Noting the voluminous evidentiary record proffered by the plaintiffs, Ginsburg wrote: "The plaintiffs' evidence, including class members' tales of their own experiences, suggests that gender bias suffused Wal-Mart's company culture," Ginsburg wrote.

Mehri said the majority's new "glue standard" will result in smaller classes and more claims being brought individually. But while plaintiffs may still be able to get relief this way, he said, it may work to defeat a major purpose of class actions.

"You have to get a class certified to bring about change in corporate policies as well as remedies and compensation," Mehri said.

Suzette Malveaux, associate professor at the Catholic University Columbus School of Law, said the new standard, coupled with the Court's examination of the voluminous record, will make any attempt to certify a class action in such a fact-driven scenario nearly impossible.

"Given all the evidence put forward here, it is very difficult to determine when a plaintiff will ever be able to put forth enough evidence to challenge a company the size of Wal-Mart," said Malveaux, speaking to reporters at a press briefing in Washington hosted by the American Constitution Society for Law and Policy.

But Pincus said that the ruling reflects the reality that class actions are meant as a faster and more cost-effective means of settling disputes involving claims that can be defended en masse. Defending individual pay and promotion claims as a class would be prohibitively expenses to businesses, Pincus said.

"Just think about -- even for Wal-Mart -- the cost of defending that case," he said. "It would have been unbelievable."

Size matters

Mehri said the case may have never reached the Court had the plaintiffs' attorneys taken a more conservative approach.

"This was a very ambitious case," Mehri said. "[Some] strategic decisions were made in seeking [such a large] certification. It provides a lesson to practitioners. Keep more focused and seek smaller classes. Be geographically strategic. There are a lot of ways to be less ambitions going forward."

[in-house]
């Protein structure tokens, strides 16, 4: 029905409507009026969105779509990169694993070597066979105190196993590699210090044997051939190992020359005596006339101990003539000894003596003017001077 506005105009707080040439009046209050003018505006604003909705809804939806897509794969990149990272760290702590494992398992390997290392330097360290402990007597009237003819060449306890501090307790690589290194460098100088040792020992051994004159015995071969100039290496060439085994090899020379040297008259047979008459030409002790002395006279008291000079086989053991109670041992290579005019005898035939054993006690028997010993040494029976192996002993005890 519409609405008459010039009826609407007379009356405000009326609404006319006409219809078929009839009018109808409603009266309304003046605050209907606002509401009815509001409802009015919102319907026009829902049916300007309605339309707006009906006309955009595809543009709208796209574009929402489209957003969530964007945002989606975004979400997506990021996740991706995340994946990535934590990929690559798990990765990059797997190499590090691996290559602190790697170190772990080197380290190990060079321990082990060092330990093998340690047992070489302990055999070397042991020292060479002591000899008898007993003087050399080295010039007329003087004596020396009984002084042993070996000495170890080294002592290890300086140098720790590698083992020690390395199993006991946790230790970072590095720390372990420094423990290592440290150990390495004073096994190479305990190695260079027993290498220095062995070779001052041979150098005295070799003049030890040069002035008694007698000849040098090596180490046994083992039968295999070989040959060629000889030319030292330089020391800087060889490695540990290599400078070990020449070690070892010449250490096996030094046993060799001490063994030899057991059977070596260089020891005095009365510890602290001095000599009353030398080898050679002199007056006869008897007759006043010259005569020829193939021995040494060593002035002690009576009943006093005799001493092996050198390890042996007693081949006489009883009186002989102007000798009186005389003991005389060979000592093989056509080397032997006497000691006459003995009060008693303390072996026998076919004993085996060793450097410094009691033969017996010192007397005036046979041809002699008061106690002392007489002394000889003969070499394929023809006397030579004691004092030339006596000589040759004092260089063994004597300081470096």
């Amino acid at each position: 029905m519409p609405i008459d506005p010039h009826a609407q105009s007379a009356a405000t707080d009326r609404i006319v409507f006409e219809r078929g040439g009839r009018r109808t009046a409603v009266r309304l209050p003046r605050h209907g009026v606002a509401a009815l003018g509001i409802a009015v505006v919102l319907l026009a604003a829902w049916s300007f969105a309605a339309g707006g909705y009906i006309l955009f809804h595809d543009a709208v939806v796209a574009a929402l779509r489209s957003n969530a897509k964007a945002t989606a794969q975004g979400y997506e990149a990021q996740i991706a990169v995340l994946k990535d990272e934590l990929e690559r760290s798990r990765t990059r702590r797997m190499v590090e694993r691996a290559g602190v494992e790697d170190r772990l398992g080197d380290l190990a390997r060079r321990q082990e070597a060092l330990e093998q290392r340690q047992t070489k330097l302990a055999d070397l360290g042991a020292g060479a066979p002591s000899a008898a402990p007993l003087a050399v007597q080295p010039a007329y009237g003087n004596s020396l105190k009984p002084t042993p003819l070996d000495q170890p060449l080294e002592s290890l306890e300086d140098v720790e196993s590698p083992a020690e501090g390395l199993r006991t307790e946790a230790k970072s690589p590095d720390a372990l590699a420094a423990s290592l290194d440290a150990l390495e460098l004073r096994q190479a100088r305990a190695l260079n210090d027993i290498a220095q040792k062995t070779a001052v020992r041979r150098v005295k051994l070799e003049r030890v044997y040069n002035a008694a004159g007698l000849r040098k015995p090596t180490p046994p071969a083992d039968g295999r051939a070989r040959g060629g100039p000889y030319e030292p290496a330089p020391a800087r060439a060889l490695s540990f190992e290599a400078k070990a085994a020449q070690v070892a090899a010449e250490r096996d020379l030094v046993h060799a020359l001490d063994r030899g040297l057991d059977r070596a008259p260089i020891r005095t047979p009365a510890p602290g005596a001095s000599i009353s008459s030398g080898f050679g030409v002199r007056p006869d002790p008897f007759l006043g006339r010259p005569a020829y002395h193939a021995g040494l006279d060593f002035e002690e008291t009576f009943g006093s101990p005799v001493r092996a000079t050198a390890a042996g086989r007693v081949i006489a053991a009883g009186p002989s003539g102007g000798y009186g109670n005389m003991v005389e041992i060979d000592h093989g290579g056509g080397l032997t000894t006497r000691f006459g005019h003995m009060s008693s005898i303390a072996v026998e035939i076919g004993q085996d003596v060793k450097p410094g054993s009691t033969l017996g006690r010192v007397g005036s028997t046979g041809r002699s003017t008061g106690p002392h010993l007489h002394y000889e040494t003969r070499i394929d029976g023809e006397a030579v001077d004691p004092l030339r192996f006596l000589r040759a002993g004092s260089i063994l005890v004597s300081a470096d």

Mehri also said it is important to note that, despite the Court majority's examination of the evidence, Wal-Mart is not off the hook.

"It doesn't in any way exonerate Wal-mart from claims of discrimination," Mehri said.

Lawmakers signaled that a congressional response could be forthcoming in the weeks ahead.

"T[he] decision is reminder that much work remains in order to achieve equal pay for men and women, and I will continue to work with my colleagues to strengthen our anti-discrimination laws and ensure that victims of discrimination have access to justice and corporations are held accountable," said Sen. Tom Harkin, D-Iowa, who chairs the Senate Health, Education, Labor and Pensions Committee in a statement

Rep. Rosa DeLauro, D-Conn., said she plans to explore legislation on the House side which would preserve the availability of class actions to address gender discrimination, as well as push for passage of the Paycheck Fairness Act, which would expand damages under the Equal Pay Act.

The measure was reintroduced this congressional session after being defeated in the Senate last session.

DeLauro called the ruling "a blow not only to the employees who filed this lawsuit, and have been fighting for equal pay for over 10 years, but to the millions of women across the country facing workplace discrimination every day."

Harkin compared the ruling to the 2007 decision in Ledbetter v. Goodyear Tire and Rubber Co., which found that an unequal pay claim was time barred. Congress went on to pass the Ledbetter Fair Pay Act, the first law signed into law by President Barack Obama, which restarts the statute of limitations on unequal pay claims with the issuance of each paycheck received by a plaintiff.

Published: Mon, Jul 4, 2011